Colquitt County: Adam Childers, of Norman Park, reports, “Despite the hot temperatures we’ve experienced thus far, the deer activity seems to have been fairly good. There have been quite a few nice bucks taken in my neck of the woods since opening day. My dad Kim and brother Ben both connected on P&Y-class bucks opening week from the same stand three days apart. The bucks had been regular visitors all summer to a corn pile on the edge of a weed field and were bedding in some planted pines not too far away. My brother actually had both of these bucks at 30 yards on the evening he took his deer. He took the shot on the first one that gave him the opportunity. It doesn’t always work out that nicely, but it sure is sweet when it does!

“Hopefully we will see a break in the heat as October approaches. At the very least, this should make for more comfortable hunts in the evenings, and with any luck, deer movement will increase.

“I’m beginning to see a few persimmons getting ripe, so in a couple of weeks when they begin drop, these trees will become a hotspot for deer activity. There have been quite a few acres of peanuts dug in this area, so for the next month these fields will be attracting lots of deer, as well. 

“As late October and the rut approaches, I’ll begin to focus less on food sources and more on rub and scrape lines near bedding areas to try to pinpoint buck activity. I’ll be careful not to put too much pressure on my best areas until the trail cameras start to show more daylight activity. When that first cool snap comes, I’ll have stands in place to play the wind and will try to make a move. It seems that every year deer tend to frequent the same areas, but a slight adjustment to stand location may be necessary to get them in range.

“Use the next few weeks to prepare for the rut by getting stands in place and hunting only with a good wind for any particular stand. I’ll be hunting as often as I can to try to learn as much as possible about doe activity. As we all know, where there are does, there will be bucks in just a few short weeks. Good luck to all in the month of October!”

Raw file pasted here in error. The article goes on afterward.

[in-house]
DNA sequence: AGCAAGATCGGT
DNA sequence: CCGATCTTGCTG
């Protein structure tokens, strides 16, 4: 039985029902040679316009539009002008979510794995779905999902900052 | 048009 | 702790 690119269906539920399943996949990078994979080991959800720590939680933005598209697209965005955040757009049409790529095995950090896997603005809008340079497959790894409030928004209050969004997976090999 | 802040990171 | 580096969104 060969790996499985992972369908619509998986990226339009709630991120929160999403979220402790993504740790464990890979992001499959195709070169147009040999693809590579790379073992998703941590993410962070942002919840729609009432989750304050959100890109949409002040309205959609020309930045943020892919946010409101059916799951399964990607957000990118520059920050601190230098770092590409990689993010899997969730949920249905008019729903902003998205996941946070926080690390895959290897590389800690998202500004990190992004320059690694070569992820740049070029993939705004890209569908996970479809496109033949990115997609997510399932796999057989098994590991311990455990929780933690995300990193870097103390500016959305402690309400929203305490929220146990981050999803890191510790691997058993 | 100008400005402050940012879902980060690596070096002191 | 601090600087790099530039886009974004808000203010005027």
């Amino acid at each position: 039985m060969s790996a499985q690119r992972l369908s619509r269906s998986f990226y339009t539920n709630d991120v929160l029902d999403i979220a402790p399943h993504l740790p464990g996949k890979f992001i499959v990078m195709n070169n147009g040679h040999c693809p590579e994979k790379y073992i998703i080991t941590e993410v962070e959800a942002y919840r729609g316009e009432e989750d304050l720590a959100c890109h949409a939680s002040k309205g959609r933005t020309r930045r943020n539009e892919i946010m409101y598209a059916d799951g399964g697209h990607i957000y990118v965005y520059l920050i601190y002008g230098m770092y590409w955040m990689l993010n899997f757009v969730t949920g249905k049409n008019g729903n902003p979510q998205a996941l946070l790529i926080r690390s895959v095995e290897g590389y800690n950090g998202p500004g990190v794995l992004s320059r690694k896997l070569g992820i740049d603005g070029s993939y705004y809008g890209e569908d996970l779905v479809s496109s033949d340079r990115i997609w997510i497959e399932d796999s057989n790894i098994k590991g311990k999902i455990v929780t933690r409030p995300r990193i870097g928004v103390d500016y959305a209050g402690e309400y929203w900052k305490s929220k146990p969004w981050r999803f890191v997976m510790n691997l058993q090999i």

Long County may have a new record bow-buck when this deer gets an official score. Russ Mitcham, of Ludowici, killed the buck Sept. 16. Russ said, “I want to show people in southeast Georgia our deer are getting bigger and bigger if we give them a chance to grow!”

Crisp County: Jodi Manders, of Cordele, reports, “We are a few weeks into bow season, and it still feels like summer! The few times we have hunted have not been productive. There has not been very much deer movement at all, maybe they are too hot, too. The trail cameras are not showing much movement either, and what we are seeing is of course in the middle of the night. Hopefully we will see some cooler temperatures in the weeks ahead. 

“The hot food sources right now are still the persimmons, our green plots, and the few acorns we have. We have seen a few buck scrapes and rubbed trees. Hopefully we will get some rain and cooler weather. Hope you all have a successful hunting season! God Bless!”

Early County: Sam Klement, founder of Good Outdoor Technologies and member of PSE and Realtree pro hunting teams, reports, “Our properties consist of irrigated agriculture fields, and we and all our neighbors practice some sort of strict QDMA guidelines. With all the heavy and consistent rain we have had this year, we are seeing on our camera surveys some great looking targets for this year. It could be the ‘Year of Big Racks’ for southwest Georgia. The soft mast looks as good as I have seen in years—plenty of persimmon trees and grapes starting to drop. Our pin oaks are also starting to drop, and the other oaks look like they will be heavy as well, so our deer will not have to move far to get a belly full. Labor Day weekend we finished planting our food plots and have since received plenty of rain, so these should be in good shape as well for late season draws.